Unfortunately, he added, new legislation and the transformation of modern social science had not eliminated racism. The phenomenon remained the logical consequence of the desire to dominate. Thus, one could see in the most developed European nations that racism, racial discrimination, xenophobia and Islamophobia were all on the rise. There had also be an upsurge in far-right political parties, which could mobilize major sectors of society and establish networks to propagate violence outside States’ borders. In the United States, thousands of neo-fascist organizations continued to draw upon smaller groups and to use the entire range of media to disseminate their xenophobic messages. After the tragic events of 11 September 2001, this phenomenon had worsened, and a tendency to identify certain peoples, cultures and religions as particularly given to terrorism had emerged.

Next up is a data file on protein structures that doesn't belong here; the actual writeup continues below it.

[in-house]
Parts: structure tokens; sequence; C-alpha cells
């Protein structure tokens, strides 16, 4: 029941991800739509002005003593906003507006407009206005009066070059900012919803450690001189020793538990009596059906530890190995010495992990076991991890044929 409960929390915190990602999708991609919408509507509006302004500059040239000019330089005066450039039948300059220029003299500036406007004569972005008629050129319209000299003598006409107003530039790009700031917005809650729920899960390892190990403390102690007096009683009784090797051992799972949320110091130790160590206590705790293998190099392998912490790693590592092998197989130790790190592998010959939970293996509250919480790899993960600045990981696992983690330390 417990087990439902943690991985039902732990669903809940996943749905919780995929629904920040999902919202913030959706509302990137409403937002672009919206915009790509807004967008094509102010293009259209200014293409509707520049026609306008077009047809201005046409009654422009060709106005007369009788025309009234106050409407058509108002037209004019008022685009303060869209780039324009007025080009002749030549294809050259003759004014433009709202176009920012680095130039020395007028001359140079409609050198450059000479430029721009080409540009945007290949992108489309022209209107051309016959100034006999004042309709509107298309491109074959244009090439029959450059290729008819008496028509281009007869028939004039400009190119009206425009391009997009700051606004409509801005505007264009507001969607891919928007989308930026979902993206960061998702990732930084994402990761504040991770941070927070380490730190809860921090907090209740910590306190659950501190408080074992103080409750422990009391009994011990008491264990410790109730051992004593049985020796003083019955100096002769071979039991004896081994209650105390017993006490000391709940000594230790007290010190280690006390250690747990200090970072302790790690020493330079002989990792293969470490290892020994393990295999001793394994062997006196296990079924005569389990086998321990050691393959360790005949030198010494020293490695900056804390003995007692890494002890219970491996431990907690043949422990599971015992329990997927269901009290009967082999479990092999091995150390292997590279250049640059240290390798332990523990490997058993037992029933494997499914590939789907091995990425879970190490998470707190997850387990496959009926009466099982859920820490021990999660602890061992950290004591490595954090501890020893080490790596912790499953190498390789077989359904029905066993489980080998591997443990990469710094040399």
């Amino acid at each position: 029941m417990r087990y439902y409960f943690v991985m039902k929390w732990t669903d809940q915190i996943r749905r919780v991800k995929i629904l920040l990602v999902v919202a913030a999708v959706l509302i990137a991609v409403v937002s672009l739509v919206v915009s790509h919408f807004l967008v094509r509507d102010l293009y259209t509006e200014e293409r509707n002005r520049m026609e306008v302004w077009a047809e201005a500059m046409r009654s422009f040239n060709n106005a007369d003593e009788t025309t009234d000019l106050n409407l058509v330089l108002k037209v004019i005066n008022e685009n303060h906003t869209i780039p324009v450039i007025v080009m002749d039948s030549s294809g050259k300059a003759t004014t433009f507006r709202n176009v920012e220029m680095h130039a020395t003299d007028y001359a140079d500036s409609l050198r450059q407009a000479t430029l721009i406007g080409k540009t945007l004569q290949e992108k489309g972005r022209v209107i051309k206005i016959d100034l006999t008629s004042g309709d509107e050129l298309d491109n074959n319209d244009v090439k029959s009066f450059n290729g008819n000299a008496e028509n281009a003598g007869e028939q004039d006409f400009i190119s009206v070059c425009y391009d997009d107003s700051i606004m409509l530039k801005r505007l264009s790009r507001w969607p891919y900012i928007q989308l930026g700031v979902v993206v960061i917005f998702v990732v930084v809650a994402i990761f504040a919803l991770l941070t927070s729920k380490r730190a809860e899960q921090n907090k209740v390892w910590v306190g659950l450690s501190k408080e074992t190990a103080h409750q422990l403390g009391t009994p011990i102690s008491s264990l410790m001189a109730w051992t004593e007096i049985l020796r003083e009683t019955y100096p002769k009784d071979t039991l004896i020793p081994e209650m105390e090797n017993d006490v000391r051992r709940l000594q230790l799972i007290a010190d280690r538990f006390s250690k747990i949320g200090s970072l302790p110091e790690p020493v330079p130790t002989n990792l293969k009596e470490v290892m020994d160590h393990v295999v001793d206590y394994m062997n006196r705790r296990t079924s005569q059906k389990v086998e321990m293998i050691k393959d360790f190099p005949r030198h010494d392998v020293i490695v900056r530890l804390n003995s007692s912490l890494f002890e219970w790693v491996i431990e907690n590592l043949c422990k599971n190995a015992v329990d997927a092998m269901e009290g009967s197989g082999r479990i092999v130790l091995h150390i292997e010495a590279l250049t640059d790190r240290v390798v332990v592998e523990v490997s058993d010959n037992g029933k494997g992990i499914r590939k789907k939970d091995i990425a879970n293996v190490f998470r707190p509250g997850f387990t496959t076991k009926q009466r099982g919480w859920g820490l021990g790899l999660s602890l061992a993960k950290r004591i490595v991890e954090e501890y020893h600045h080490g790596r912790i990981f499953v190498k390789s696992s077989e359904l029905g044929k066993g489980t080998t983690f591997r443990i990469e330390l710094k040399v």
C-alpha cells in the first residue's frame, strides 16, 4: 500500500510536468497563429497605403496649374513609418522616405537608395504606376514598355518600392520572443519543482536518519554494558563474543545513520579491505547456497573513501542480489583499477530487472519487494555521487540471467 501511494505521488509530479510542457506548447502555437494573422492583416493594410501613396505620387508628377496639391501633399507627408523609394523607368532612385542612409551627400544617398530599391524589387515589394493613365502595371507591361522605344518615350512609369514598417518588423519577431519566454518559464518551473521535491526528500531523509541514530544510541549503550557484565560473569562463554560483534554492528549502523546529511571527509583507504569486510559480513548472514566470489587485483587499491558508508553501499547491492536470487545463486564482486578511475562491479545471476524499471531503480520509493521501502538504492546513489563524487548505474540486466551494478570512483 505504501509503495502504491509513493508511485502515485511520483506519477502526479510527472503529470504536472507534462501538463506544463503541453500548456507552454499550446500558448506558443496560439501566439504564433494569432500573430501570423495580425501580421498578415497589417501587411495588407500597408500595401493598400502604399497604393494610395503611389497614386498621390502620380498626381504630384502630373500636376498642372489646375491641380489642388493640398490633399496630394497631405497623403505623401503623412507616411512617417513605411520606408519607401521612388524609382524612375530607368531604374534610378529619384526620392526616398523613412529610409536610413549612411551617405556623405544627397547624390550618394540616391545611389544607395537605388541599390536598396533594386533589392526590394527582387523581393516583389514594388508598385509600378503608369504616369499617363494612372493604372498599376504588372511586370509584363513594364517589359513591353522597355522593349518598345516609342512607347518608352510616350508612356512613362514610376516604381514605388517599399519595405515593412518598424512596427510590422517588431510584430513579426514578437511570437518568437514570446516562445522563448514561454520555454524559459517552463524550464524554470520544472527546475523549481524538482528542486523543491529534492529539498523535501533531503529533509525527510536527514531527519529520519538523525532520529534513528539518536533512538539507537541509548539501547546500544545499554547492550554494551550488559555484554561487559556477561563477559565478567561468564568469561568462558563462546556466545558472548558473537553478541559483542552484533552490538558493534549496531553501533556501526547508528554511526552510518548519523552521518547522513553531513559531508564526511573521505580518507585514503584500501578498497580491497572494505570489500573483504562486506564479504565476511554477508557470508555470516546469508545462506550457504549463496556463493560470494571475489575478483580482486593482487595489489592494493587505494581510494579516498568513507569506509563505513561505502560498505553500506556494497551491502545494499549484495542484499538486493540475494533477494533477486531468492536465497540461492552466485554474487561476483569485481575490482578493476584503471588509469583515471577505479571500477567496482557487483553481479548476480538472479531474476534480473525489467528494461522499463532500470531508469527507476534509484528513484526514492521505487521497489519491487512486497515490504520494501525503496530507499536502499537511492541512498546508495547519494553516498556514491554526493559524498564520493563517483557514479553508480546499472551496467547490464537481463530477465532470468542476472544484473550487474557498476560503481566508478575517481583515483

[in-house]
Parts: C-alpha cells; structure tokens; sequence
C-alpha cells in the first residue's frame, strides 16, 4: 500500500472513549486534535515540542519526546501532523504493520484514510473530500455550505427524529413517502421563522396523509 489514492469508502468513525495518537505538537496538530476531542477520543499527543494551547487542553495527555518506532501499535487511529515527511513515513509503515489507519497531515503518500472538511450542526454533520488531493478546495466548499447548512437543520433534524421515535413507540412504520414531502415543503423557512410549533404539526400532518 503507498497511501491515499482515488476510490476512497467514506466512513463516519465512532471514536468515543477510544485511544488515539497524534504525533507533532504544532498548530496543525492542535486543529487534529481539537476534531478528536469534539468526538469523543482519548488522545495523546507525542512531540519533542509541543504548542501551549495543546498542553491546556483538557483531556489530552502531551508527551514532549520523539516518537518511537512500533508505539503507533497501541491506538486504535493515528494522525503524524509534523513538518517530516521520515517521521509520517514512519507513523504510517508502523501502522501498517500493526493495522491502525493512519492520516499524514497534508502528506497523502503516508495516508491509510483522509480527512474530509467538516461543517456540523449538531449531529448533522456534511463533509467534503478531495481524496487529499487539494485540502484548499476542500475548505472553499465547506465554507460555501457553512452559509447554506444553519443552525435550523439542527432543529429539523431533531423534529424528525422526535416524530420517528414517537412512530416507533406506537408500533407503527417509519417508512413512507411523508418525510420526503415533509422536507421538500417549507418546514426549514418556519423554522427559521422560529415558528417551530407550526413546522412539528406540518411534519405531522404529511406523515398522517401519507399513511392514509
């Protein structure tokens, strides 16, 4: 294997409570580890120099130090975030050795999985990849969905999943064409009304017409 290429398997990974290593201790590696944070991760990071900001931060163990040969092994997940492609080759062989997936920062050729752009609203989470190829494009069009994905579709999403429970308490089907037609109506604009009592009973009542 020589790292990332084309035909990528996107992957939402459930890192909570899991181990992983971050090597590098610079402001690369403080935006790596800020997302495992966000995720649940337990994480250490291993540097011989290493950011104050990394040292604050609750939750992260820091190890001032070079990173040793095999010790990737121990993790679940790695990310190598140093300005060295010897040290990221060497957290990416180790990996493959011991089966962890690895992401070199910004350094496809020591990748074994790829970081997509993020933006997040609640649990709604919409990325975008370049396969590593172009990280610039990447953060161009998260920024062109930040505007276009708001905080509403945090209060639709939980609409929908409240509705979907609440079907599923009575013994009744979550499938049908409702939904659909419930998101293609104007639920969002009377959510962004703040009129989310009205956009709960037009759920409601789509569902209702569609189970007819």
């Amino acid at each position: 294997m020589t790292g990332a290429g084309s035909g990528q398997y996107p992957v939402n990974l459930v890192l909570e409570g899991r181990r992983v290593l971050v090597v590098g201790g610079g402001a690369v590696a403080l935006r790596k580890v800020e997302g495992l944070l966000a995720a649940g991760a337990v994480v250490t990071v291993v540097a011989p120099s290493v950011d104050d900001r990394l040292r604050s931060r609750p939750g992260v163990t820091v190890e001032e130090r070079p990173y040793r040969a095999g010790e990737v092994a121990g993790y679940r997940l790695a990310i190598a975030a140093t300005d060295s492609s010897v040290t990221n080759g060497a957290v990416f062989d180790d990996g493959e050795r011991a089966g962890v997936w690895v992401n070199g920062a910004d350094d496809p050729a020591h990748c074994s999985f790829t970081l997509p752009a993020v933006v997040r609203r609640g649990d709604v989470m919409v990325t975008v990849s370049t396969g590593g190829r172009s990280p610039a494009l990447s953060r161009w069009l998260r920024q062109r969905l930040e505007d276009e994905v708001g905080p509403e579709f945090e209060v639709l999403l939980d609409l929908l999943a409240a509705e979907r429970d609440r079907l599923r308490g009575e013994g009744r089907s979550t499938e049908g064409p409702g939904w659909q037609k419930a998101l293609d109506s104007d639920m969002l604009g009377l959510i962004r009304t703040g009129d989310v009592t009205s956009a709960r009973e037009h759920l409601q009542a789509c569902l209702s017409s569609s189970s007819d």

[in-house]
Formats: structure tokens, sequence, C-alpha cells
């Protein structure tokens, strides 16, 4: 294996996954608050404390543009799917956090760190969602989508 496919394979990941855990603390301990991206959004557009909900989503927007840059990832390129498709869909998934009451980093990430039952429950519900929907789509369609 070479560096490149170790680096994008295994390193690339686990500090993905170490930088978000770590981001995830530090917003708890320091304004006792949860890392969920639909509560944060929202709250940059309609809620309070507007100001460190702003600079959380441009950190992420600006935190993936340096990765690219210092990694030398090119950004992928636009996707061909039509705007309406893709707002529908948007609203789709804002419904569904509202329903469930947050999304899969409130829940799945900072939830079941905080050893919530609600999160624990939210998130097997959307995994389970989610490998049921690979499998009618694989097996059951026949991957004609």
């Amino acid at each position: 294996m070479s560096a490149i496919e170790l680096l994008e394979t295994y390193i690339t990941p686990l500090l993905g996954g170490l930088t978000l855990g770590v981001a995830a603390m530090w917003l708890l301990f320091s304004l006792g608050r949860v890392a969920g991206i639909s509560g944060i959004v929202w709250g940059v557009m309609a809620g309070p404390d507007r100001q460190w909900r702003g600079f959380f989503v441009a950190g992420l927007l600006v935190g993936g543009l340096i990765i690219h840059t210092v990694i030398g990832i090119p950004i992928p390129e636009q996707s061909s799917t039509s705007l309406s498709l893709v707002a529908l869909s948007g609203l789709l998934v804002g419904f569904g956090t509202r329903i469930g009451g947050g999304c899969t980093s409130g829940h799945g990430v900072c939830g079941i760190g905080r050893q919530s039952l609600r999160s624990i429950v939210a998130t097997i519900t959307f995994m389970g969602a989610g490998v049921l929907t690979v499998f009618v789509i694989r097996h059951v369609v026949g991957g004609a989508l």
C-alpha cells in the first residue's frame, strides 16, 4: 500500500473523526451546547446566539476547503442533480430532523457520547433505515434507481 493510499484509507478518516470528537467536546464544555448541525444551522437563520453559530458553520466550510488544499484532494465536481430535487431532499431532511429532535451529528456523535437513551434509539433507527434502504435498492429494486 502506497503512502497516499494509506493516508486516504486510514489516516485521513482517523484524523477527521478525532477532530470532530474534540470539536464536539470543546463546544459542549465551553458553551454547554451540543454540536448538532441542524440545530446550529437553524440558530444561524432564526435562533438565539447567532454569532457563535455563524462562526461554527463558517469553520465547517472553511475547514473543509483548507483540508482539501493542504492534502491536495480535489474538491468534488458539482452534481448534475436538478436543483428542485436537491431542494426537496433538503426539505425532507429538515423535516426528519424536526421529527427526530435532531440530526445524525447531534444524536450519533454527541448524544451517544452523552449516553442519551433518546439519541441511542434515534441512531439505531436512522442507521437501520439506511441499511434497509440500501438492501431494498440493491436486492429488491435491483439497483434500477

Given the present world situation, he stressed, the commitments undertaken at Durban must urgently be implemented. That process would require the support of all United Nations bodies as well as treaty organizations, the Commission on Human Rights and its special procedures. Among their successes, the commitments undertaken at Durban had helped to bolster unity in combating racism and had identified the root causes of racism, condemning it in its contemporary forms. The primary object now was to ensure that agreements were put into practice and that new initiatives were developed to address pending issues, including compensation for the serious harm and consequences of racism.
MICHELLE JOSEPH (Saint Lucia) said adherence to the principle of self-determination had enormous significance to the small islands and non self-governing territories under continual review by the General Assembly. It was critical, therefore, to acknowledge the importance of supporting the work of the Committee of 24, as well as the Fourth Committee. She reiterated her delegation’s view that both the Third Committee and the Fourth Committee should work in close collaboration, given the convergence of their mandates in the area of self-determination.